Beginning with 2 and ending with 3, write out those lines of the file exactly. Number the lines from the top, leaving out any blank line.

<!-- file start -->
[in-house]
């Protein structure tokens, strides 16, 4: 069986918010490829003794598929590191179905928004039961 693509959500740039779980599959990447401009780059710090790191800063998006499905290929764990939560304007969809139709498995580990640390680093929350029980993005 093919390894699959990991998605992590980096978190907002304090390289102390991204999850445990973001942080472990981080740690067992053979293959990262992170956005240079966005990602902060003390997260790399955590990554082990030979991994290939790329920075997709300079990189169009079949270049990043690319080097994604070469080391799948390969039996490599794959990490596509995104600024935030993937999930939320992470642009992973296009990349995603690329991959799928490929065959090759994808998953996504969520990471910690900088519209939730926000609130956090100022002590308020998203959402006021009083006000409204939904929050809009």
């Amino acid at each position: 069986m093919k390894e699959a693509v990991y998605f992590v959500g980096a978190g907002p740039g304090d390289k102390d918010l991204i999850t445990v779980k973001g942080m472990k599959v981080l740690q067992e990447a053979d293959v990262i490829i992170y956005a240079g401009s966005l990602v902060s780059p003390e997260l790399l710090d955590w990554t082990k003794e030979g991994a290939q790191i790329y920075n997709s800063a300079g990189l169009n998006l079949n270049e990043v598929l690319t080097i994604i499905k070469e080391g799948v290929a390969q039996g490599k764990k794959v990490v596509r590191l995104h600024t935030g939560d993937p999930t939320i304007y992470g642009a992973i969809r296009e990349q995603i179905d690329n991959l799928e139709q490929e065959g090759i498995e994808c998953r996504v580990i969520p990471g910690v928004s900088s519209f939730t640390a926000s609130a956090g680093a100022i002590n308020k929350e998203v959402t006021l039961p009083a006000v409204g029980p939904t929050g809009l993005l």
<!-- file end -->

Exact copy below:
């Protein structure tokens, strides 16, 4: 069986918010490829003794598929590191179905928004039961 693509959500740039779980599959990447401009780059710090790191800063998006499905290929764990939560304007969809139709498995580990640390680093929350029980993005 093919390894699959990991998605992590980096978190907002304090390289102390991204999850445990973001942080472990981080740690067992053979293959990262992170956005240079966005990602902060003390997260790399955590990554082990030979991994290939790329920075997709300079990189169009079949270049990043690319080097994604070469080391799948390969039996490599794959990490596509995104600024935030993937999930939320992470642009992973296009990349995603690329991959799928490929065959090759994808998953996504969520990471910690900088519209939730926000609130956090100022002590308020998203959402006021009083006000409204939904929050809009």
């Amino acid at each position: 069986m093919k390894e699959a693509v990991y998605f992590v959500g980096a978190g907002p740039g304090d390289k102390d918010l991204i999850t445990v779980k973001g942080m472990k599959v981080l740690q067992e990447a053979d293959v990262i490829i992170y956005a240079g401009s966005l990602v902060s780059p003390e997260l790399l710090d955590w990554t082990k003794e030979g991994a290939q790191i790329y920075n997709s800063a300079g990189l169009n998006l079949n270049e990043v598929l690319t080097i994604i499905k070469e080391g799948v290929a390969q039996g490599k764990k794959v990490v596509r590191l995104h600024t935030g939560d993937p999930t939320i304007y992470g642009a992973i969809r296009e990349q995603i179905d690329n991959l799928e139709q490929e065959g090759i498995e994808c998953r996504v580990i969520p990471g910690v928004s900088s519209f939730t640390a926000s609130a956090g680093a100022i002590n308020k929350e998203v959402t006021l039961p009083a006000v409204g029980p939904t929050g809009l993005l």